Hunseby Church was built in the mid-1100s with a Romanesque chancel and nave and a Gothic tower. The church was originally dedicated to St. Andrew as can be seen from the inscription on the oldest bell from 1465. From Romanesque inscriptions in the stonework supporting an old portal, it appears the church must have existed in the middle of the 12th century. Little is known of its early ownership apart from the fact that the Crown had appointment rights shortly before the Reformation. It remained the property of the Crown until 1565 when it was transferred to Axel Urne til Aarsmarke. One of the later owners was Eggert Christopher Knuth who was married to Sister Lerche. It came under the authority of Knuthenborg when the county was established by Sister Lerche in 1714. In April 1964, it gained its independence.
Built of fine granite stonework, the Romanesque church is unusually large. The outer walls are plastered and whitewashed while the roof is of red tile. The chancel has retained its Romanesque windows. Compared to the chancel, the nave is higher and wider. A sculpted head on the south wall is said to be King Huns's head, in line with the legend behind the name of the village. The Gothic tower is in red brick with some granite stonework and stepped gables. The Knuthenborg burial chapel was added on the south side of the church in 1851 and completely rebuilt in 1880.
The round chancel arch has rope-shaped corbels while the chancel ceiling was vaulted in the Gothic period. The Auricular Baroque altarpiece is from c. 1700 with a painting of the Last Supper and the arms of Eggert Christopher Knuth and Sister Lerche. The pulpit, in the High Renaissance style, is from 1617 and bears the arms of Knud Urne and Merete Grubbe. In the burial chapel, there is an epitaph for Eggert Christopher Knuth (died 1697) and Sister Lerche (died 1723).References:
The Palazzo Colonna is a palatial block of buildings built in part over ruins of an old Roman Serapeum, and has belonged to the prestigious Colonna family for over twenty generations.
The first part of the palace dates from the 13th century, and tradition holds that the building hosted Dante in his visit to Rome. The first documentary mention notes that the property hosted Cardinal Giovanni and Giacomo Colonna in the 13th century. It was also home to Cardinal Oddone Colonna before he ascended to the papacy as Martin V (1417–1431).
With his passing, the palace was sacked during feuds, and the main property passed into the hands of the Della Rovere family. It returned to the Colonna family when Marcantonio I Colonna married Lucrezia Gara Franciotti Della Rovere, the niece of pope Julius II. The Colonna"s alliance to the Habsburg power, likely protected the palace from looting during the Sack of Rome (1527).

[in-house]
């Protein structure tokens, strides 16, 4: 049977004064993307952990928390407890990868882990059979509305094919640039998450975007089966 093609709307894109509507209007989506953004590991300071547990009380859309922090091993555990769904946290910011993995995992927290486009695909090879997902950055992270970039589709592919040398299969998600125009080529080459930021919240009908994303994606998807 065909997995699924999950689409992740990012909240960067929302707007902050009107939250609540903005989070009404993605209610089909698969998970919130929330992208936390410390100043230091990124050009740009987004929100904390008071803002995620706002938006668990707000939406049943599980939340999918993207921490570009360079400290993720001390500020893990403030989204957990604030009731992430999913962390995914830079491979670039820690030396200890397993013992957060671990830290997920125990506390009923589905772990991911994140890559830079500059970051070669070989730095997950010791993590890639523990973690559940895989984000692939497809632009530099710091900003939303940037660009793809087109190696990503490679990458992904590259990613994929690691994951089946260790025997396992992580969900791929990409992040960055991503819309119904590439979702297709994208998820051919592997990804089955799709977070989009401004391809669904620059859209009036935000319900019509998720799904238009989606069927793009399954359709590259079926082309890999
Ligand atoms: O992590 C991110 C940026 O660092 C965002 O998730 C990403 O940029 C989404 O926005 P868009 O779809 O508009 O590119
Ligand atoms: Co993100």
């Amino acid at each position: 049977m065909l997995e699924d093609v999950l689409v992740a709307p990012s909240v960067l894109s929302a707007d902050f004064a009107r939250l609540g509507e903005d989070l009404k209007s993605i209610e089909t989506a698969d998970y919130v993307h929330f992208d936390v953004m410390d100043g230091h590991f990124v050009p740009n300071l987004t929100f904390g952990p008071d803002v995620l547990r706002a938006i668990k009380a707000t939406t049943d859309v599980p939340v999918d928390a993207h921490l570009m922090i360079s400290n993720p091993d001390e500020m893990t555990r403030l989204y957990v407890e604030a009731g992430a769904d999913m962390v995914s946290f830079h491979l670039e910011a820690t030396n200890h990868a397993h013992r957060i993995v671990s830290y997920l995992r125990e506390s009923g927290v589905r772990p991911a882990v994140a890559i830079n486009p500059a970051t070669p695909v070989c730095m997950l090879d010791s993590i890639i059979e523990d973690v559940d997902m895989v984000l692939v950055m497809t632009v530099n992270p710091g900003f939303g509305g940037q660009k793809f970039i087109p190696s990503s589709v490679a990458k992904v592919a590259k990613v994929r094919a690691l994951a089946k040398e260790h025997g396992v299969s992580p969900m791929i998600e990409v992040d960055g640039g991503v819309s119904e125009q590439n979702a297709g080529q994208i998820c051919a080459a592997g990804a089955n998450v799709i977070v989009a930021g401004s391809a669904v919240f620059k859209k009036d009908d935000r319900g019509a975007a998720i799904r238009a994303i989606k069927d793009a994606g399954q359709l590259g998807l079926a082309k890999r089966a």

Starting with Filippo Colonna (1578–1639) many changes have refurbished and create a unitary complex around a central garden. Architects including Girolamo Rainaldi and Paolo Marucelli labored on specific projects. Only in the 17th and 18th centuries were the main facades completed. Much of this design was completed by Antonio del Grande (including the grand gallery), and Girolamo Fontana (decoration of gallery). In the 18th century, the long low facade designed by Nicola Michetti with later additions by Paolo Posi with taller corner blocks (facing Piazza Apostoli) was constructed recalls earlier structures resembling a fortification.
The main gallery (completed 1703) and the masterful Colonna art collection was acquired after 1650 by both the cardinal Girolamo I Colonna and his nephew the Connestabile Lorenzo Onofrio Colonna and includes works by Lorenzo Monaco, Domenico Ghirlandaio, Palma the Elder, Salviati, Bronzino, Tintoretto, Pietro da Cortona, Annibale Carracci (painting of The Beaneater), Guercino, Francesco Albani, Muziano and Guido Reni. Ceiling frescoes by Filippo Gherardi, Giovanni Coli, Sebastiano Ricci, and Giuseppe Bartolomeo Chiari celebrate the role of Marcantonio II Colonna in the battle of Lepanto (1571). The gallery is open to the public on Saturday mornings.
The older wing of the complex known as the Princess Isabelle"s apartments, but once housing Martin V"s library and palace, contains frescoes by Pinturicchio, Antonio Tempesta, Crescenzio Onofri, Giacinto Gimignani, and Carlo Cesi. It contains a collection of landscapes and genre scenes by painters like Gaspard Dughet, Caspar Van Wittel (Vanvitelli), and Jan Brueghel the Elder.
Along with the possessions of the Doria-Pamphilij and Pallavacini-Rospigliosi families, this is one of the largest private art collections in Rome.